The joint NASA-ESA Cassini space probe, exploring Saturn and her moons, has revealed extraordinary lakes and seas of liquid methane around the north pole of Titan. Scientists associated with the Cassini mission described a strange rectangular area of large seas, picked out by imaging instruments aboard the probe. I heard all about it at the recent American Geophysical Union Fall Meeting last month.
Elongated lakes and seas connected by long skinny peninsulas characterise the two seas picked out in the new image. Reminiscent of the topographic depressions in the basin and range province of USA, shaped by the movements of tectonic plates on America’s western fringe, there are suggestions that the large lakes seen on Titan may be tectonically shaped-seas.
“Scientists have been wondering why Titan’s lakes are where they are. These images show us that the bedrock and geology must be creating a particularly inviting environment for lakes,” said Randolph Kirk, a Cassini RADAR team member at the US Geological Survey. “We think it may be something like the formation of the prehistoric lake called Lake Lahontan near Lake Tahoe in Nevada and California, where deformation of the crust created fissures that could be filled up with liquid.”
Scientists described the observations of huge polar lakes called Ligeia and Kraken on Titan, at the meeting of the American Geophysical Union in San Francisco, the world’s largest gathering of Earth scientists.
Alongside the two large liquid bodies picked out so clearly, there is a myriad of smaller lakes that are seen scattered around the pole of Titan. Their origins are unclear, with speculations ranging from volcanic crater lakes to giant sinkholes formed in dissolved Titan crust.
Marco Mastrogiuseppe from Sapienza University, Rome, described the results from RADAR imaging of the fluid bodies at Titan’s surface. “For the first time we were able to observe the topography of the subsurface of an extraterrestrial sea”, he explained.
Cassini’s RADAR has charted the areas of the lakes and seas near the pole, but has also bounced signals off the lake beds in the first depth soundings of an extraterrestrial sea.
“Ligeia Mare turned out to be just the right depth for radar to detect a signal back from the sea floor, which is a signal we didn’t think we’d be able to get,” said Mastrogiuseppe. A maximum depth of around 170 meters, similar to Lake Michigan, was found, and the lake was crystal clear to RADAR eyes.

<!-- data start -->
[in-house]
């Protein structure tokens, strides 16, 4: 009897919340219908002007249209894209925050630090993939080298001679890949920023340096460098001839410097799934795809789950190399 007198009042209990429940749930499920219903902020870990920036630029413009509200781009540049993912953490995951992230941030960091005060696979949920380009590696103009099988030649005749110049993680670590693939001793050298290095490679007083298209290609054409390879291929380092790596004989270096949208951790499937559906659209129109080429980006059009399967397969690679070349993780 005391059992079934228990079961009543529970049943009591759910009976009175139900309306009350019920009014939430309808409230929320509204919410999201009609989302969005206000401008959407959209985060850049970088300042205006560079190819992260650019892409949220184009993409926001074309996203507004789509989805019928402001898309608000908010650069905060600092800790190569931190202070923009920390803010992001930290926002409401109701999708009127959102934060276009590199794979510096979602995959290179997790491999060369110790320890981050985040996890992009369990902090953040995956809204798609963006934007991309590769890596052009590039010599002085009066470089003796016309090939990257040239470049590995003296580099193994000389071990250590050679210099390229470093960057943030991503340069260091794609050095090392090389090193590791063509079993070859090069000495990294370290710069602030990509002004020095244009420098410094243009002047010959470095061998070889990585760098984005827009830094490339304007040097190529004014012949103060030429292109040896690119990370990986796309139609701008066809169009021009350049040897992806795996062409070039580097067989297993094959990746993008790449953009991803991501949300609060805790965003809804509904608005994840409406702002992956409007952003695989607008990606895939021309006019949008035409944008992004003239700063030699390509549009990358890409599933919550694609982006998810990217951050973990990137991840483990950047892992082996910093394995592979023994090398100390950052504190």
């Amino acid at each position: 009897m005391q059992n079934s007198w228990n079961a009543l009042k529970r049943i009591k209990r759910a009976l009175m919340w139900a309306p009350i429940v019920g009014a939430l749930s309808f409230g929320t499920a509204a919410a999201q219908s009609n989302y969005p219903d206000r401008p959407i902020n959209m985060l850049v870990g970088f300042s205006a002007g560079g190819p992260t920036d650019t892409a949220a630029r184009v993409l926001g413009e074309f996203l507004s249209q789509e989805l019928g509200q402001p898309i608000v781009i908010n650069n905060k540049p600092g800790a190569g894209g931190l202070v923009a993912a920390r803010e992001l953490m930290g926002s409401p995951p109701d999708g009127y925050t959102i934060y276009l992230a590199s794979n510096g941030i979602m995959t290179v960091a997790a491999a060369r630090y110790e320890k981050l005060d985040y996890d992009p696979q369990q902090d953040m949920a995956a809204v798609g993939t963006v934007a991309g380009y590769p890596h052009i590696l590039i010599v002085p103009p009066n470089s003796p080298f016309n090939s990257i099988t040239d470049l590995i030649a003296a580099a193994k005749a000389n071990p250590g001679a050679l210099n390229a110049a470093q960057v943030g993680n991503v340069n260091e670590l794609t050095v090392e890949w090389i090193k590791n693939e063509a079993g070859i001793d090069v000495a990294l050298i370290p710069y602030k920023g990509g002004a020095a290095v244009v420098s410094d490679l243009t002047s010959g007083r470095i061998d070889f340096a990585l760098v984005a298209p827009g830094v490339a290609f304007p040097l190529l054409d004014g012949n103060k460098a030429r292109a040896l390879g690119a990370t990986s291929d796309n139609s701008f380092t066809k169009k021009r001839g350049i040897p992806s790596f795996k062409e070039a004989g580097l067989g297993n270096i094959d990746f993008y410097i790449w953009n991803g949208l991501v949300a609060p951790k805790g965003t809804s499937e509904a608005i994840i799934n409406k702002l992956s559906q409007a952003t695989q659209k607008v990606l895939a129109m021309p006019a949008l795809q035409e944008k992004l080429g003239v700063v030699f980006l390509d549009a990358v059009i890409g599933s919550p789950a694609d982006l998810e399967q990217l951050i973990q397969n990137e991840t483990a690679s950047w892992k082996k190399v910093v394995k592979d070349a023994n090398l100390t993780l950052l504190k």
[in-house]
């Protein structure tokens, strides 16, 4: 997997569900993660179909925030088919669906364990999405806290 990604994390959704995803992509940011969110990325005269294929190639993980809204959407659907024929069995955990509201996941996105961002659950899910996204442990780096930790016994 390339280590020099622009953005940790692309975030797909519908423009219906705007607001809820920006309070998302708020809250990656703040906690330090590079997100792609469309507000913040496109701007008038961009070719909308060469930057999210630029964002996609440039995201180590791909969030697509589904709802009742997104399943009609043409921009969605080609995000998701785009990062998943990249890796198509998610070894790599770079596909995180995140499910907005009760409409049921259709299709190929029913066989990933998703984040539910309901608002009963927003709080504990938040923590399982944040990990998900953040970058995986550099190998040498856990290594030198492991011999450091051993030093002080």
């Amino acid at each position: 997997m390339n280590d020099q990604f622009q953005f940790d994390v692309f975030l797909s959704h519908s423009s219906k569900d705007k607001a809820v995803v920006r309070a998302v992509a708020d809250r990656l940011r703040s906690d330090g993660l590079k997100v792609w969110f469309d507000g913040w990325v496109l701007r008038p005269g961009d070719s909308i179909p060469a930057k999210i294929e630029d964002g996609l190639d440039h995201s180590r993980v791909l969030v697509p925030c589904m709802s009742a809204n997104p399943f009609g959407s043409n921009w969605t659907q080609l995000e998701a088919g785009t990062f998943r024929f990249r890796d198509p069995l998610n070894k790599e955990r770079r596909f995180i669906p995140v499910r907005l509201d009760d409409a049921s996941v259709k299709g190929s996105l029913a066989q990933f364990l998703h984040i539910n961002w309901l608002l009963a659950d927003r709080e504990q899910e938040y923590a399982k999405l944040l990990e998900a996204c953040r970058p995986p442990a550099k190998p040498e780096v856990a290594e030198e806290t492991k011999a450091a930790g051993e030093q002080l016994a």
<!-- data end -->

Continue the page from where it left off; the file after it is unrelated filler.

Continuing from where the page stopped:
The total volume of Ligeia is put at 9000 cubic kilometres and it is filled not with water, but with hydrocarbon fluids. The total volume of the hydrocarbon Titanic seas corresponds to around 300 times that of Earth’s oil reserves, in a celestial body smaller than Earth.
The RADAR reflectivity suggests that the lakes are mainly filled with methane alongside a few other heavier hydrocarbon fluids. These include ethane and nitrogen. Alongside Ligiea sits another sea, Kraken. Comparable in size to the Caspian Sea here on Earth, Kraken is four or more times the area of Ligeia. Cassini will return to carry out bathometry of it in August 2014.
Jeffrey Kargel, from the University of Arizona Tucson, pointed out that the presence of extensive methane seas and lakes at Titan’s north pole makes worse a long acknowledged deficiency of heavier hydrocarbons expected from models of Titan’s chemistry. Among them are ethane, ethylene, propylene, acetylene and benzene – heavy hydrocarbons generated as sunlight causes chemical reactions in Titan’s soup of natural gas. Using visual imaging instruments Cassini has revealed that Titan has a northern polar cap larger than Greenland.
Bright deposits around the lakes show the nature of the solid surface. In a world that is difficult to imagine, crystallised heavy hydrocarbons form Titan’s crust, with suggestions of huge dune fields of solid hydrocarbon sand around the equator. While these equatorial “rocks” are saturated in ethane the polar regions appear to be made of methane.
We are now close to summer solstice on Saturn, and Titan has weather that changes with the seasons. Giant storms arise on Saturn, with jets of gas seen shooting from the south pole of cousin moon, Enceladus. A fly-by is planned in 2015 in which Cassini will fly through these plumes and take a closer look at Enceladus’ north pole.
Cassini is now in a set of intricate complicated orbits. Only 4% of its propulsion is left, and future fly-bys are largely powered by the gravitational fields of Saturn and its moons. The probe’s final journey, planned for September 2017 will skirt Saturn’s innermost ring and touch her atmosphere before finally succumbing to the giant planet’s grasp.